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Cityscape: Volume 24 Number 1 | An Evaluation of the Impact and Potential of Opportunity Zones


An Evaluation of the Impact and Potential of Opportunity Zones

Volume 24 Number 1

Mark D. Shroder
Michelle P. Matuga

The Failure of Opportunity Zones in Oregon: Lifeless Place-Based Economic Development Implementation Through a Policy Network

James Matonte
Robert Parker
Benjamin Y. Clark
University of Oregon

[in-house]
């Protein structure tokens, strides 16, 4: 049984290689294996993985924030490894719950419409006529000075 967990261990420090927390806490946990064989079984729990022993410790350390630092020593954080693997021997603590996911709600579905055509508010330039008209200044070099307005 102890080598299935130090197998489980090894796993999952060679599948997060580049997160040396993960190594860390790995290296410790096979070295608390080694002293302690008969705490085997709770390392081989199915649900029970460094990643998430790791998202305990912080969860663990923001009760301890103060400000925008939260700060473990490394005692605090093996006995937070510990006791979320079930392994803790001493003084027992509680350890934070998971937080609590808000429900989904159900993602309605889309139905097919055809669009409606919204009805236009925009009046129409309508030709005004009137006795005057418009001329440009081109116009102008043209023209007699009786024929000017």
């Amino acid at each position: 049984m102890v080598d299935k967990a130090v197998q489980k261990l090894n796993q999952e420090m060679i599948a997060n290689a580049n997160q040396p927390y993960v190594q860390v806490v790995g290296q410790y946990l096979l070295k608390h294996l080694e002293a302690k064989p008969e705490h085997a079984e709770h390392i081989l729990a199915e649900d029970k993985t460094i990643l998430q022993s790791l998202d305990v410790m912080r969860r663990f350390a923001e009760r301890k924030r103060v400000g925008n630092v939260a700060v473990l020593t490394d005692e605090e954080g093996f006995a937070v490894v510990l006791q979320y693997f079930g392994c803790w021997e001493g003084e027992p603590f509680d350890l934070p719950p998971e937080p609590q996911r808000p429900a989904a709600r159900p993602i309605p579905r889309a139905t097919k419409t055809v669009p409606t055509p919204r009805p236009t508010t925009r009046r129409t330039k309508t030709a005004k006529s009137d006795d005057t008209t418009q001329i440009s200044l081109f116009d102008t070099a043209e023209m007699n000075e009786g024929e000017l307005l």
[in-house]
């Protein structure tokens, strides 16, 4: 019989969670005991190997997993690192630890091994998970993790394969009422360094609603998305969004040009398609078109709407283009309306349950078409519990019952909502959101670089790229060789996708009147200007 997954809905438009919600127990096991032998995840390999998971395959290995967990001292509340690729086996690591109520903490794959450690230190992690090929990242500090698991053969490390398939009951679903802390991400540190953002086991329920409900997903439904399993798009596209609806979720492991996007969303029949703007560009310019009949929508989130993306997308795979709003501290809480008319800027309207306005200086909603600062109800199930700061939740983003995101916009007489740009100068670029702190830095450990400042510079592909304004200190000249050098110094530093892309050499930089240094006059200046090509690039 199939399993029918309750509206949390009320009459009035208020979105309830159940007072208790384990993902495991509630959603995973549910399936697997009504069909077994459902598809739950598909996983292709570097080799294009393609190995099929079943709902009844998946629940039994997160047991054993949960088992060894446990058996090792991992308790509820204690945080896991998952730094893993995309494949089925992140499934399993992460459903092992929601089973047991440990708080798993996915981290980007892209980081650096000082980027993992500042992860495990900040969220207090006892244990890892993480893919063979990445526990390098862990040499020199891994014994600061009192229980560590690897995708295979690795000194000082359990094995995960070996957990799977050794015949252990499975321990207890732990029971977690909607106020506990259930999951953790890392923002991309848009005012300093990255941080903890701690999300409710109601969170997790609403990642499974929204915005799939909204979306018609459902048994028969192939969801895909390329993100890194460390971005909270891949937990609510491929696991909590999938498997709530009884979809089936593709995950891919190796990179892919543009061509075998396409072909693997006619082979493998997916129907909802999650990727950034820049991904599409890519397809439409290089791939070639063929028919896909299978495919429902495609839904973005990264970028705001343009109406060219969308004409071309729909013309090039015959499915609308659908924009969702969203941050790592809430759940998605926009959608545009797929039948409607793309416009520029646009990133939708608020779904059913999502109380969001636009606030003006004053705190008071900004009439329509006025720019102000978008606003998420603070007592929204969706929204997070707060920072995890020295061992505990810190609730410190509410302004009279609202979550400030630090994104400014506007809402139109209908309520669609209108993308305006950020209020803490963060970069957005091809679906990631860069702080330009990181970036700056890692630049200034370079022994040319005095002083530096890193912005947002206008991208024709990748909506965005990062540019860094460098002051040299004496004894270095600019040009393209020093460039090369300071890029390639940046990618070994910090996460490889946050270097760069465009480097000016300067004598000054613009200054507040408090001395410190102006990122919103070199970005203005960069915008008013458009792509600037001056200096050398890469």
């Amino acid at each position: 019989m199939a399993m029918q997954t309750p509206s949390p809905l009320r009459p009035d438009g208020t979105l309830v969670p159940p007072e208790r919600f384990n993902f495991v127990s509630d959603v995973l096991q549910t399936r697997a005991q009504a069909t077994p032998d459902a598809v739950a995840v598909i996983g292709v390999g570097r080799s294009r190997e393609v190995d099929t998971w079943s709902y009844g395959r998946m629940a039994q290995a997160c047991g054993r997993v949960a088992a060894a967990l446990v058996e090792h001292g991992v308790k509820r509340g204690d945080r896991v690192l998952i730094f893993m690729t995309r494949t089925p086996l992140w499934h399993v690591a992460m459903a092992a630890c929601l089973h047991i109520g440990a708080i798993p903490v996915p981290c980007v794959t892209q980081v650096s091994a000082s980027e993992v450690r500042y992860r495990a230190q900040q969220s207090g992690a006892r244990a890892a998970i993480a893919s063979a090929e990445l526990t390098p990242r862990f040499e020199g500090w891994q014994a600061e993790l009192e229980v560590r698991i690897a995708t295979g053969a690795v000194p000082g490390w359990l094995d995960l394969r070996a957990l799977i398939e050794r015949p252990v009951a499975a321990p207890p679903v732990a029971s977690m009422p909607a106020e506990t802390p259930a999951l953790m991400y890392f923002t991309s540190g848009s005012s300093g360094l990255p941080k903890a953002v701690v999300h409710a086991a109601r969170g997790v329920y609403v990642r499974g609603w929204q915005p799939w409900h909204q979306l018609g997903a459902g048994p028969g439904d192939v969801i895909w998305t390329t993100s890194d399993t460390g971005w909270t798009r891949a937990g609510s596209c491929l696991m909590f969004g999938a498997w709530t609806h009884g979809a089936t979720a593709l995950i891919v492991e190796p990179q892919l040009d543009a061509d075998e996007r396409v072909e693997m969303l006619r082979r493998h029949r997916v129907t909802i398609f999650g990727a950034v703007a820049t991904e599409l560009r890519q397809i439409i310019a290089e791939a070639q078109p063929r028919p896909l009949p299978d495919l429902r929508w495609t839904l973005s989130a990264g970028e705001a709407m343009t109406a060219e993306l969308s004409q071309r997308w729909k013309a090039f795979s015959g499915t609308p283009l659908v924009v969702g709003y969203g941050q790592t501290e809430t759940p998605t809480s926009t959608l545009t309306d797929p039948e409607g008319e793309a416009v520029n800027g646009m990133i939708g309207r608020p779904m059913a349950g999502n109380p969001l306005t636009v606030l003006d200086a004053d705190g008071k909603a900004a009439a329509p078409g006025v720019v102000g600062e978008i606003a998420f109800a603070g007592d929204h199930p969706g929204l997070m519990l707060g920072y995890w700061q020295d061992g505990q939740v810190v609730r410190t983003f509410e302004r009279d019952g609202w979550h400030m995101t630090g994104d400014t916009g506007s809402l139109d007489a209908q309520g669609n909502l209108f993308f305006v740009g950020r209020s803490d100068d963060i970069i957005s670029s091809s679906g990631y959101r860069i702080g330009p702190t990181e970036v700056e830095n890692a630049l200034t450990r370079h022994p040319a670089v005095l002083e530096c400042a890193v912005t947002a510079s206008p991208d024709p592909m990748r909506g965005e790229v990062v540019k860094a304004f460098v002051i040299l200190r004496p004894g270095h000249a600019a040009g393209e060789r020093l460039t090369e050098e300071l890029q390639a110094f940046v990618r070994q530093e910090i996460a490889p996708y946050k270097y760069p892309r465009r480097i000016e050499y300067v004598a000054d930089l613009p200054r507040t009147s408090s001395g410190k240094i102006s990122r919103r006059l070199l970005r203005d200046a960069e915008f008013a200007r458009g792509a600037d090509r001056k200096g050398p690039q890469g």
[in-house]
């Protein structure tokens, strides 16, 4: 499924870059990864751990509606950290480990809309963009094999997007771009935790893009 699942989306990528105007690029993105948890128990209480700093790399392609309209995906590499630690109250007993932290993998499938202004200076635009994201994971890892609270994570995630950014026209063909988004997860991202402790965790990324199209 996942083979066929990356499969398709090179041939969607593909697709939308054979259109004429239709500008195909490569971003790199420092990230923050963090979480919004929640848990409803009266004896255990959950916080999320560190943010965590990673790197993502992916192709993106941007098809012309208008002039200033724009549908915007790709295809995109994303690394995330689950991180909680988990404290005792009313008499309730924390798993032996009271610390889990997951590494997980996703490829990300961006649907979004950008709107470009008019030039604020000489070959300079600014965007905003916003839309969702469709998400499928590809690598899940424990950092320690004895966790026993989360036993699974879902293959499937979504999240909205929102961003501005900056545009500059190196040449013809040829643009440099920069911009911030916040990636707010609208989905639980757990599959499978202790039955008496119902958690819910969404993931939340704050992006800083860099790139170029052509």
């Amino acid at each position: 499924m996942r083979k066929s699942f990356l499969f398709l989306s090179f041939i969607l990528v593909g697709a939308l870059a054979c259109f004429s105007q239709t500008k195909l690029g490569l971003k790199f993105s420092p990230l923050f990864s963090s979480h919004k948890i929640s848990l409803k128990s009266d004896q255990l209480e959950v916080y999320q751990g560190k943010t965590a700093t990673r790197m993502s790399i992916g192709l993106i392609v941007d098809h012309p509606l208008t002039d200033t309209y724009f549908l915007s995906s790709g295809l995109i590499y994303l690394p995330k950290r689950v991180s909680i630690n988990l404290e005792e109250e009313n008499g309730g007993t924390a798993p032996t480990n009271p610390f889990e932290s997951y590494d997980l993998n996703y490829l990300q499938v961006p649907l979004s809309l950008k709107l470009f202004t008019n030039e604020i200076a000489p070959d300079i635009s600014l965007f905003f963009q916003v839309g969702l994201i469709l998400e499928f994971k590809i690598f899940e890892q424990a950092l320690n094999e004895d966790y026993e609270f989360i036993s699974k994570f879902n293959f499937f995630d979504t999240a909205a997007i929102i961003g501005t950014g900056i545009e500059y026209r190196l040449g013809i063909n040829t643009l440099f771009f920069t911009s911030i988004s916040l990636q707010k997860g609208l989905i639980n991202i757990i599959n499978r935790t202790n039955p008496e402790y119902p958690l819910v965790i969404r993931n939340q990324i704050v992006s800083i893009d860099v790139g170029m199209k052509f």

The 2017 Tax Cuts and Jobs Act created a new place-based economic development tool to induce economic activity in identified low-income census tracts throughout the United States. In response, the State of Oregon established 86 Opportunity Zones (OZs) at Governor Kate Brown’s direction (Business Oregon, 2020). This report examines the rollout of Opportunity Zones in Oregon and what policymakers can learn from its implementation. It looks at how well Opportunity Zones are understood in Oregon by local governments and economic development agencies and how local governments, local economic development agencies, and the private sector are using and marketing OZs. To assess these questions, we surveyed individuals in the public sector in areas with Opportunity Zones across the state to assess these actions. To supplement the survey, we conducted interviews with private sector actors and shadowed developers in the Portland area to assess their engagement with Opportunity Zones. To analyze the implementation of OZs in Oregon, we used the policy tools and networked implementation literature as a theoretical foundation. We conclude that Oregon lacks a hierarchal system to implement OZs, so the network has to take a more substantial role in implementation. Opportunity Zones are a clear example of third-party implementation; because the government funds economic development activity through tax expenditures, the private sector is taking the leading role in implementing these projects.

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